Alisha Sanchez started out well in high school, but after her freshman year, began to decline academically. She stopped playing basketball, and started taking advice from the wrong people. Eduardo Carranco did not feel comfortable in his advanced placement classes at school. Not because they were difficult, but because he could not relate to the other students in his class. Living in public housing since the age of 12, Eduardo felt the problems his classmates were facing were much different than his own. Daisy Torres always did well in school, and her supportive father told her she would go to college. But not knowing anyone who had actually gone to college, Daisy was intimidated, and not sure how to move forward with the process.
While Alisha, Eduardo, and Daisy’s personal stories are unique, all three are similar in that they could not see a clear path after high school. They were fortunate to connect with EOPS (Extended Opportunity Programs and Services) at Santa Barbara City College, and the opportunity to make a smooth transition to college through the Running Start program. As a summer program, Running Start was opening the door for students to enter higher education while also providing academic, financial, and tutorial support. The program has a zero tolerance policy, and students must be committed to their own advancement. Even with this daunting pre-requisite, more than 400 students submit applications for the 65 available spots each year. “Before Running Start, I would never have thought about college,” said Alisha. “I would have graduated high school and just gotten a full-time job. Running Start made me realize that college was a real option for me, and that I could do it.”
But success rates began to dip drastically as students moved out of the summer session and through the school year on their own. Year-long support became critical, as students needed continued guidance and access to resources in order to thrive. Thanks in part to an initial investment of $150,000 over five years by the Angels (a group of 15 SBCC Foundation donors), Running Start now continues on as the Year-long First Year Experience. “Extending the program throughout the year has really leveled the playing field for students in the Running Start program,” said SBCC Foundation Board Member Kandy Luria-Budgor. “Statistically, if it takes more than three years to complete two years of college, the likelihood that a student will complete at all is very low. If we can get the Running Start students to finish one year in one year, then they are more likely to finish the second year, and have a really good chance of going on to a four-year university.”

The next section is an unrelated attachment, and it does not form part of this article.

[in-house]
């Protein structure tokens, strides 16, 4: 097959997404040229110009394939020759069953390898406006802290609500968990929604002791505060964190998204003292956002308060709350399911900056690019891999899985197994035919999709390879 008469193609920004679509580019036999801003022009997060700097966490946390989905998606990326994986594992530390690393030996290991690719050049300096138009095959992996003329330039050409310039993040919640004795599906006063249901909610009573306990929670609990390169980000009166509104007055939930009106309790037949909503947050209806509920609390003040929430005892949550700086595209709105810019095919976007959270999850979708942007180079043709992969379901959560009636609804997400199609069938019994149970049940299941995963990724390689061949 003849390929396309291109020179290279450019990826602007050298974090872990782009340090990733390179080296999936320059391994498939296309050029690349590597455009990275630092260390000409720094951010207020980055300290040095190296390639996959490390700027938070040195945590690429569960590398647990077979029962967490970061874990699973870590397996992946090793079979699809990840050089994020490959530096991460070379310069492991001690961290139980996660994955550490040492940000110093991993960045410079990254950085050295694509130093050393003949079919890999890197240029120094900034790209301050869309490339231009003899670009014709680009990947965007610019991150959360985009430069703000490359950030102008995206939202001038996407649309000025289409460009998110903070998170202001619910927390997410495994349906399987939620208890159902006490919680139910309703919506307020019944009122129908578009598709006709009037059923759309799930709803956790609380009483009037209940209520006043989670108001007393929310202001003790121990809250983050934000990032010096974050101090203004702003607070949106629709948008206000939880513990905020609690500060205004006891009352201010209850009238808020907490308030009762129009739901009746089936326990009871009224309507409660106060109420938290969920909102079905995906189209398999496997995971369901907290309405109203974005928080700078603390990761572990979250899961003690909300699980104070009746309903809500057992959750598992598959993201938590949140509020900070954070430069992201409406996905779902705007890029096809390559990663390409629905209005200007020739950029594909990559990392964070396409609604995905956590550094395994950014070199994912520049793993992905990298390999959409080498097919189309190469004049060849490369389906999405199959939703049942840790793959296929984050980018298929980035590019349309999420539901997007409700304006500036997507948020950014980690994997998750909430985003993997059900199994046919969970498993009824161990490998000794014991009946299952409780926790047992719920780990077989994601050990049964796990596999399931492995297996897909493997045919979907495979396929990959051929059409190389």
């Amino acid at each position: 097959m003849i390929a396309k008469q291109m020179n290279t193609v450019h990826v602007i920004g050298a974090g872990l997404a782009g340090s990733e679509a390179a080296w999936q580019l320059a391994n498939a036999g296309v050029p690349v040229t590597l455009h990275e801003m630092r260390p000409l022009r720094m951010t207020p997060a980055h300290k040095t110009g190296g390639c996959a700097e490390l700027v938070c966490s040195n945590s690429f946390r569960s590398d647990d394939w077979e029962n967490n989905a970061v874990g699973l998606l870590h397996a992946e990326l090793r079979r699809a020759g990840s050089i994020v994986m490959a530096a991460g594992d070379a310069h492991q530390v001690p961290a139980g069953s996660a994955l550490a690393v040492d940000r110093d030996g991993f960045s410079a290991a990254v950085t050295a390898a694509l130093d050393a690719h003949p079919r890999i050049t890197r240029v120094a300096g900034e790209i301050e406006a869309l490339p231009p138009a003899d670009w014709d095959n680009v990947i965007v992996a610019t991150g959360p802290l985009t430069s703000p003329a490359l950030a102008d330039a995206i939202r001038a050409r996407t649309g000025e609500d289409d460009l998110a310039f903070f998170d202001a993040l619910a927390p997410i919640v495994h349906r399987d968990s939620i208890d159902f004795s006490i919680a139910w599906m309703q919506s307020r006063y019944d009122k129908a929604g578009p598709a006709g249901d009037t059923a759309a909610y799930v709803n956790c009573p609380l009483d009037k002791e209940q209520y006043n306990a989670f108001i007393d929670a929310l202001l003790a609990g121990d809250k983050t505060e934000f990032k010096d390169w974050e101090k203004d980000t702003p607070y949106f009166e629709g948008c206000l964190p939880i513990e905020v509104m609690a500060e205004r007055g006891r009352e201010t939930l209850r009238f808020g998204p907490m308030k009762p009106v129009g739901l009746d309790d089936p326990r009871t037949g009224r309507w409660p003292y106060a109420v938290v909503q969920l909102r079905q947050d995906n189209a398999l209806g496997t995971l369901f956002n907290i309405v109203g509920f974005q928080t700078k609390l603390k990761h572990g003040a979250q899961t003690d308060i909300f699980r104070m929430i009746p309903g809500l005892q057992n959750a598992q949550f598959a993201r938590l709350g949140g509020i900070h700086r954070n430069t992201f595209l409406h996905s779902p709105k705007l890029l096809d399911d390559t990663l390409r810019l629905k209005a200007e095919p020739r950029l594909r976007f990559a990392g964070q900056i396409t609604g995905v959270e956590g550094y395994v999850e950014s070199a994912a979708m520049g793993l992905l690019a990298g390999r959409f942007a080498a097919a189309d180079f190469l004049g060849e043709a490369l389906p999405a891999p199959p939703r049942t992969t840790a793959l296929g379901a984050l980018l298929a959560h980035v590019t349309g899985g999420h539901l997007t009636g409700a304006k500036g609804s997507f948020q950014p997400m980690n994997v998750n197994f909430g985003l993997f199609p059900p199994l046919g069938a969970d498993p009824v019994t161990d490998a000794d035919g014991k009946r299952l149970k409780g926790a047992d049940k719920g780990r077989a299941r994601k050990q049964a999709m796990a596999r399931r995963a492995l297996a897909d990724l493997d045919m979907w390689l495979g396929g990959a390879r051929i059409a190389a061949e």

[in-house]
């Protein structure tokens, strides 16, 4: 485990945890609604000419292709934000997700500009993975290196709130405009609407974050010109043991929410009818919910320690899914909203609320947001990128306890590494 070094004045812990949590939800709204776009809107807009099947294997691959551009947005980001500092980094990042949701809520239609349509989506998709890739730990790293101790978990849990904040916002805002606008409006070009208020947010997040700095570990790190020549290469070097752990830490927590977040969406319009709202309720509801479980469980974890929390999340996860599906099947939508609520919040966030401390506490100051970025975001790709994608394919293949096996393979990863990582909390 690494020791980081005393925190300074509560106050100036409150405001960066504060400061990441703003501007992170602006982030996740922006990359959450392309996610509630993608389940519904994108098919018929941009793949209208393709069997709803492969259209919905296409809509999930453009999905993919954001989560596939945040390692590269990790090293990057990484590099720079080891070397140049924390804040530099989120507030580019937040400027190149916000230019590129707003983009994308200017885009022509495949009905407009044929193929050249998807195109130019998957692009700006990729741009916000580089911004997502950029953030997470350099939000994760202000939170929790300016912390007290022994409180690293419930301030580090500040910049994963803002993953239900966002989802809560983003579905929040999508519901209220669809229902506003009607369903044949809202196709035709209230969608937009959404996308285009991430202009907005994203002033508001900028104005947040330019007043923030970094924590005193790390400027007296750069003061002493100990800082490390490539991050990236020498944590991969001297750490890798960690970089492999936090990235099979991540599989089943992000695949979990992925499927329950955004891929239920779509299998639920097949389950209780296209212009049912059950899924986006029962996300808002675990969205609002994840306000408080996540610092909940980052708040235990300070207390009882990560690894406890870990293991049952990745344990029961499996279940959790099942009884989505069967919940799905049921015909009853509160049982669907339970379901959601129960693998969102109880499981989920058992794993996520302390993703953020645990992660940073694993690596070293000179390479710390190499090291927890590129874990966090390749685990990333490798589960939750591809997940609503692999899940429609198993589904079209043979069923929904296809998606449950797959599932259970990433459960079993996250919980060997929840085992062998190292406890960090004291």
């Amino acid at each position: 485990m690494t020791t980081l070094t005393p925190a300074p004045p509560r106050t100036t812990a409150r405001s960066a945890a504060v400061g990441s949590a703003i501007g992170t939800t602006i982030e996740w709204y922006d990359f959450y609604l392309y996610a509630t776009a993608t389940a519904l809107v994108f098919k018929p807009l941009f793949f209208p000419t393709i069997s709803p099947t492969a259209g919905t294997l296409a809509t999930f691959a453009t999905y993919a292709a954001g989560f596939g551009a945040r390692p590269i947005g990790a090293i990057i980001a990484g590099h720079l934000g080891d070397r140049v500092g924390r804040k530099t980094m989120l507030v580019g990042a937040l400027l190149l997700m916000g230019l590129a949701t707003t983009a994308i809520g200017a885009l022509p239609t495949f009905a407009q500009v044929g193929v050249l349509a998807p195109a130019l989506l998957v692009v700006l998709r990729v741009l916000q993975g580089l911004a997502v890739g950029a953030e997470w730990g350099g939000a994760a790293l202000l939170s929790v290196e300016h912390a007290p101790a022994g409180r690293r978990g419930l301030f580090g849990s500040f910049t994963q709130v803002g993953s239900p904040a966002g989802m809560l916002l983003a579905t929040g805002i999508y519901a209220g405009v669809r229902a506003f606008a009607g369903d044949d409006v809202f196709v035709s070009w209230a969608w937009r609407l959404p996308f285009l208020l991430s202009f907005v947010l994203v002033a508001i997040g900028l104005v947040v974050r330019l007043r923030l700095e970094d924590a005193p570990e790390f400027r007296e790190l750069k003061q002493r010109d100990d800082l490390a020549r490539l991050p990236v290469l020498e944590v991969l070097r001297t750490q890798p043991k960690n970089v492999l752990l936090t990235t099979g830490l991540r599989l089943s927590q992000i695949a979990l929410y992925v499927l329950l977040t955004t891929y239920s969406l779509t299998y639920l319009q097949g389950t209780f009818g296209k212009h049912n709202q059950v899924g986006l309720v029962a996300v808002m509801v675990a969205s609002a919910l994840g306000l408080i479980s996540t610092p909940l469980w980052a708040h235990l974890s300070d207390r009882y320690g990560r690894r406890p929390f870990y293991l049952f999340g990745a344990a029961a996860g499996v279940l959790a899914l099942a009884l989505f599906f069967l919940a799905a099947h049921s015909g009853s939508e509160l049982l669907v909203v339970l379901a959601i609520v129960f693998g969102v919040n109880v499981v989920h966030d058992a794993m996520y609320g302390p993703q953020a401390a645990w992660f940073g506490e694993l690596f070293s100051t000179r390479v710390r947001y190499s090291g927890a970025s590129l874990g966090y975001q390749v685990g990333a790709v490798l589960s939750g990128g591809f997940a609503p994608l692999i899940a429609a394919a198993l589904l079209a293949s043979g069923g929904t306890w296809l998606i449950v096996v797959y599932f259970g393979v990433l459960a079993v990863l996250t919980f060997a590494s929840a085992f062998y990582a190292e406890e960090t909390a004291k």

Year-long program involvement is crucial because it keeps the lines of communication open between students and EOPS support staff. In addition, Running Start meetings keep students on track, and make them aware of opportunities (such as scholarships) and deadlines, and provide help with homework. A common sentiment among students in the Running Start program is the appreciation for the camaraderie that develops. “The people here have become my family,” said Daisy. “I think I’m here more than I am at home. I feel motivated and pushed to reach my full potential.”
Included with the year-long support is the opportunity to go on college campus site visits. For most of the Running Start students, who never imagined they would set foot on a university campus, and even further from their thinking was actually attending a university, the outings provide an important link of awareness, alleviating the fear of transferring to a four-year institution. “Being in the program year-round, and getting to go on college visits with other Running Start students was important. When I was applying to transfer schools, I knew exactly where I wanted to go because I had seen the schools,” said Alisha. “The campus trips have been really eye opening.”
Alisha, Eduardo, and Daisy are proof that when the right support is available, and you set your mind to something, you can do it. Alisha is set to transfer to the University of Hawaii at Manoa in the summer, and hopes to one day become a college advisor. Eduardo has identified engineering as a professional path, and has recently returned from a study abroad trip to Spain. Daisy is in the process of transferring to a four-year university, and is looking at colleges such as San Francisco State and UC Berkeley.
Author: Jessica Tade